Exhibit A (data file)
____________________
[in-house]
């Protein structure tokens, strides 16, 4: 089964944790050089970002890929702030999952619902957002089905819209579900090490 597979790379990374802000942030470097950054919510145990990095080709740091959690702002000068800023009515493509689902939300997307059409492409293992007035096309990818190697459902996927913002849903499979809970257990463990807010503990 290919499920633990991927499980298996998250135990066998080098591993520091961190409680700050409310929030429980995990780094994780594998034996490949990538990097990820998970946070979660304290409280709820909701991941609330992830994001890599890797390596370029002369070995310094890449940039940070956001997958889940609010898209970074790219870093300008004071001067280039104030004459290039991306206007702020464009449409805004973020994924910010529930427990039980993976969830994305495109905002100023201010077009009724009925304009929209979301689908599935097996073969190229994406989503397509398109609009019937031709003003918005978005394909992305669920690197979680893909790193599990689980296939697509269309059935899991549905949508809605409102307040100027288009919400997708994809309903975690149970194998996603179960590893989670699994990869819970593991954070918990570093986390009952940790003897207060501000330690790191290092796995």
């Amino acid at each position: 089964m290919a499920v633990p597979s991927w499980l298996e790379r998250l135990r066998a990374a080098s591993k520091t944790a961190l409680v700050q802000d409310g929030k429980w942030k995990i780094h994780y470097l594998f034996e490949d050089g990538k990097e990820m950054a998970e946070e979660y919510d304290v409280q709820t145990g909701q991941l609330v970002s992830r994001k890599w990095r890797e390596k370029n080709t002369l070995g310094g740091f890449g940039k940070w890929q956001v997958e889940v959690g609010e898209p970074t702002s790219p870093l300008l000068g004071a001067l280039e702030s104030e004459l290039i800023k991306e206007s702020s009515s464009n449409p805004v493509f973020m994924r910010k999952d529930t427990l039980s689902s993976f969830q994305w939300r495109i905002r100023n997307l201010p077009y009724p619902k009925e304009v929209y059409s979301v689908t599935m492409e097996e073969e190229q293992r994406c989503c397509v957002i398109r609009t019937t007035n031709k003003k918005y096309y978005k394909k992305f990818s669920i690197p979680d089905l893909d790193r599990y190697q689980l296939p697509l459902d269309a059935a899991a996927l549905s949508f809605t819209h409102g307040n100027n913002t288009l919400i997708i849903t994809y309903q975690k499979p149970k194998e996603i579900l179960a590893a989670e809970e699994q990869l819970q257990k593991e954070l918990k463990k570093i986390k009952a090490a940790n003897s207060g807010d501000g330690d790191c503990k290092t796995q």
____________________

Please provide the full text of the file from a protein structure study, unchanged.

[in-house]
């Protein structure tokens, strides 16, 4: 089964944790050089970002890929702030999952619902957002089905819209579900090490 597979790379990374802000942030470097950054919510145990990095080709740091959690702002000068800023009515493509689902939300997307059409492409293992007035096309990818190697459902996927913002849903499979809970257990463990807010503990 290919499920633990991927499980298996998250135990066998080098591993520091961190409680700050409310929030429980995990780094994780594998034996490949990538990097990820998970946070979660304290409280709820909701991941609330992830994001890599890797390596370029002369070995310094890449940039940070956001997958889940609010898209970074790219870093300008004071001067280039104030004459290039991306206007702020464009449409805004973020994924910010529930427990039980993976969830994305495109905002100023201010077009009724009925304009929209979301689908599935097996073969190229994406989503397509398109609009019937031709003003918005978005394909992305669920690197979680893909790193599990689980296939697509269309059935899991549905949508809605409102307040100027288009919400997708994809309903975690149970194998996603179960590893989670699994990869819970593991954070918990570093986390009952940790003897207060501000330690790191290092796995």
């Amino acid at each position: 089964m290919a499920v633990p597979s991927w499980l298996e790379r998250l135990r066998a990374a080098s591993k520091t944790a961190l409680v700050q802000d409310g929030k429980w942030k995990i780094h994780y470097l594998f034996e490949d050089g990538k990097e990820m950054a998970e946070e979660y919510d304290v409280q709820t145990g909701q991941l609330v970002s992830r994001k890599w990095r890797e390596k370029n080709t002369l070995g310094g740091f890449g940039k940070w890929q956001v997958e889940v959690g609010e898209p970074t702002s790219p870093l300008l000068g004071a001067l280039e702030s104030e004459l290039i800023k991306e206007s702020s009515s464009n449409p805004v493509f973020m994924r910010k999952d529930t427990l039980s689902s993976f969830q994305w939300r495109i905002r100023n997307l201010p077009y009724p619902k009925e304009v929209y059409s979301v689908t599935m492409e097996e073969e190229q293992r994406c989503c397509v957002i398109r609009t019937t007035n031709k003003k918005y096309y978005k394909k992305f990818s669920i690197p979680d089905l893909d790193r599990y190697q689980l296939p697509l459902d269309a059935a899991a996927l549905s949508f809605t819209h409102g307040n100027n913002t288009l919400i997708i849903t994809y309903q975690k499979p149970k194998e996603i579900l179960a590893a989670e809970e699994q990869l819970q257990k593991e954070l918990k463990k570093i986390k009952a090490a940790n003897s207060g807010d501000g330690d790191c503990k290092t796995q």